Skip to Main Content

Insight

March 31, 2023
Holland & Hart News Update

Physicians and Other Healthcare Providers: Beware "Eat What You Kill" Compensation Models

Physicians and other healthcare providers often structure their group compensation formulas on an “eat what you kill” basis, i.e., a provider is paid based on the services he or she performs in addition to items or services they order, prescribe, refer, sell, etc. Such formulas must be reviewed, structured, or revised appropriately to ensure compliance with federal fraud and abuse laws, including Stark, the Anti-Kickback Statute (AKS), and the Eliminating Kickbacks in Recovery Act (EKRA).

1. Ethics in Patient Referrals Act (“Stark”). Under the federal Stark law, if a physician has a financial arrangement with another entity, the physician may not refer certain designated health services1 (DHS) payable by Medicare or Medicaid to that other entity and that entity may not bill Medicare or Medicaid for improperly referred services unless the arrangement fits within a regulatory safe harbor.2 Importantly, Stark is a strict liability statute: there is no “good faith” compliance; either the arrangement satisfies Stark or there can be no prohibited referrals. Stark violations may result in costly repayments, significant civil and administrative penalties, and False Claims Act liability.A physician’s ownership interest in or contract with a group creates a financial relationship triggering Stark; accordingly, if the group provides any DHS, the physician’s ownership or compensation arrangement with the group must be structured to comply with one of the following regulatory safe harbors.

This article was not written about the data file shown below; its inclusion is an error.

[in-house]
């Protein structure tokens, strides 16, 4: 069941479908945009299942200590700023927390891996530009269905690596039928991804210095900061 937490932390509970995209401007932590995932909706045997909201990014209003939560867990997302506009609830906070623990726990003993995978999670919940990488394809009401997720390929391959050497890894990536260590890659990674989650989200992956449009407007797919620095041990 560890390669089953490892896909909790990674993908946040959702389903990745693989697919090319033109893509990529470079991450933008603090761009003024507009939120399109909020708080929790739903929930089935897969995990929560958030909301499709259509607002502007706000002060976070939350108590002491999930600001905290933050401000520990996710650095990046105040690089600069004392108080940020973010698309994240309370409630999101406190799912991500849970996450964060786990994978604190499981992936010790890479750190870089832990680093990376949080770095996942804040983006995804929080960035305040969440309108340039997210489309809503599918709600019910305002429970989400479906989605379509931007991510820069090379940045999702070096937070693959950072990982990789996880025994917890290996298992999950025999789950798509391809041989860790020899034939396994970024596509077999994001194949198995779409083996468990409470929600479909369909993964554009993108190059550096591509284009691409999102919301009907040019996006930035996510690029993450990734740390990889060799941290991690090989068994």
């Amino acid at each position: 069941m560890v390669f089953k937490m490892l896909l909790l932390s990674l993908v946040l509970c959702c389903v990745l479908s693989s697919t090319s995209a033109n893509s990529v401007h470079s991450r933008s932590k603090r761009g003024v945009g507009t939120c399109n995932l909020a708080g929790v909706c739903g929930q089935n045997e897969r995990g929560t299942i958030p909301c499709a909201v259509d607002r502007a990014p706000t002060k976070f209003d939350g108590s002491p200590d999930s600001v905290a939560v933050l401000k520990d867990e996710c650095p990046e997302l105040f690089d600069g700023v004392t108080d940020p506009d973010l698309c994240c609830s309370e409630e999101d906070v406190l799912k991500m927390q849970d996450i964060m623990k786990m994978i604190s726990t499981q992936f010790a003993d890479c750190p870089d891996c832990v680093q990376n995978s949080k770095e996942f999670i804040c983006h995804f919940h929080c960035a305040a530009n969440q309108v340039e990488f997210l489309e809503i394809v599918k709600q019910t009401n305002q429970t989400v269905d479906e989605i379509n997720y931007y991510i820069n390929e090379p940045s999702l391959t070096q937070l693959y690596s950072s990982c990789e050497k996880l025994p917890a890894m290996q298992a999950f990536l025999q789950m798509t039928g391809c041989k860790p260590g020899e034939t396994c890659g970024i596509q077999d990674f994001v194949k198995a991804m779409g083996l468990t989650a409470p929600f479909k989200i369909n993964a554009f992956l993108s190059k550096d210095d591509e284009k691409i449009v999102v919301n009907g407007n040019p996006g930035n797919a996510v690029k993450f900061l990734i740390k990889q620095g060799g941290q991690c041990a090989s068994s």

a. Employees. If the physician is an employee, the bona fide employee safe harbor may apply.To fit within that safe harbor, however, the compensation may not be determined in any manner that takes into account the volume or value of DHS ordered, prescribed or referred by the referring physician.An employer may pay the physician based on services the physician personally performs,but under this safe harbor, the physician cannot be paid based on the physician’s referrals for DHS performed or provided by others. Thus, any compensation formula that pays or rewards the physician based on DHS the physician orders or refers would fall outside the safe harbor. Physician employees may, however, be paid based on referrals for non-DHS under this safe harbor. This safe harbor would not apply to remuneration that a physician may receive as an owner of a group; instead, owners would need to satisfy either the rural provider or group practice safe harbor described below.